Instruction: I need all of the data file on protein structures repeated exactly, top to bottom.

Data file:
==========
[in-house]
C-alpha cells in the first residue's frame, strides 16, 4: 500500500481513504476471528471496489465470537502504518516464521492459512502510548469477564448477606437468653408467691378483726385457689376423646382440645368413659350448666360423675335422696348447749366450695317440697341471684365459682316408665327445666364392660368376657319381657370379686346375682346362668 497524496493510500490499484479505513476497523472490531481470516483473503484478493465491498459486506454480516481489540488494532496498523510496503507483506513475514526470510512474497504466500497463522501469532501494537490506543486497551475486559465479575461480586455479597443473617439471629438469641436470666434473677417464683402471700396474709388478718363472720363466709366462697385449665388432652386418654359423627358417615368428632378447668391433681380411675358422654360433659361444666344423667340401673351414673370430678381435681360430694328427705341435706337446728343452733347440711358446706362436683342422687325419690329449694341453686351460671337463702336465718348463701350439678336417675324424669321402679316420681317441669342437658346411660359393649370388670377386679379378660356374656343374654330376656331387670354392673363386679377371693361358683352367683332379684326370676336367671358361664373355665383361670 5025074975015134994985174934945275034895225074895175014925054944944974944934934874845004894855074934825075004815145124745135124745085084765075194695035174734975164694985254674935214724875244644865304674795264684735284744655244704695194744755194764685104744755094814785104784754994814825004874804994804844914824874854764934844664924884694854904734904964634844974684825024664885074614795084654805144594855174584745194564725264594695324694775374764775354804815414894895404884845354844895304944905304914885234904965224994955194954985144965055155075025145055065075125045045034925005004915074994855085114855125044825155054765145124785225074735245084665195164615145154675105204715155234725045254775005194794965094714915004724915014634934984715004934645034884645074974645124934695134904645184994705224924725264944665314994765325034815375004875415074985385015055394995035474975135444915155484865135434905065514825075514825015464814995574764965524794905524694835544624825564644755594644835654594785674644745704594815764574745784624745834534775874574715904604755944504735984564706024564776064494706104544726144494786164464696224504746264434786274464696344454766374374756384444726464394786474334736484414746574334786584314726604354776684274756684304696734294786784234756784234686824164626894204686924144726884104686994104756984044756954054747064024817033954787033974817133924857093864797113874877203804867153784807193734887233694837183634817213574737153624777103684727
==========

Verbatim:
[in-house]
C-alpha cells in the first residue's frame, strides 16, 4: 500500500481513504476471528471496489465470537502504518516464521492459512502510548469477564448477606437468653408467691378483726385457689376423646382440645368413659350448666360423675335422696348447749366450695317440697341471684365459682316408665327445666364392660368376657319381657370379686346375682346362668 497524496493510500490499484479505513476497523472490531481470516483473503484478493465491498459486506454480516481489540488494532496498523510496503507483506513475514526470510512474497504466500497463522501469532501494537490506543486497551475486559465479575461480586455479597443473617439471629438469641436470666434473677417464683402471700396474709388478718363472720363466709366462697385449665388432652386418654359423627358417615368428632378447668391433681380411675358422654360433659361444666344423667340401673351414673370430678381435681360430694328427705341435706337446728343452733347440711358446706362436683342422687325419690329449694341453686351460671337463702336465718348463701350439678336417675324424669321402679316420681317441669342437658346411660359393649370388670377386679379378660356374656343374654330376656331387670354392673363386679377371693361358683352367683332379684326370676336367671358361664373355665383361670 5025074975015134994985174934945275034895225074895175014925054944944974944934934874845004894855074934825075004815145124745135124745085084765075194695035174734975164694985254674935214724875244644865304674795264684735284744655244704695194744755194764685104744755094814785104784754994814825004874804994804844914824874854764934844664924884694854904734904964634844974684825024664885074614795084654805144594855174584745194564725264594695324694775374764775354804815414894895404884845354844895304944905304914885234904965224994955194954985144965055155075025145055065075125045045034925005004915074994855085114855125044825155054765145124785225074735245084665195164615145154675105204715155234725045254775005194794965094714915004724915014634934984715004934645034884645074974645124934695134904645184994705224924725264944665314994765325034815375004875415074985385015055394995035474975135444915155484865135434905065514825075514825015464814995574764965524794905524694835544624825564644755594644835654594785674644745704594815764574745784624745834534775874574715904604755944504735984564706024564776064494706104544726144494786164464696224504746264434786274464696344454766374374756384444726464394786474334736484414746574334786584314726604354776684274756684304696734294786784234756784234686824164626894204686924144726884104686994104756984044756954054747064024817033954787033974817133924857093864797113874877203804867153784807193734887233694837183634817213574737153624777103684727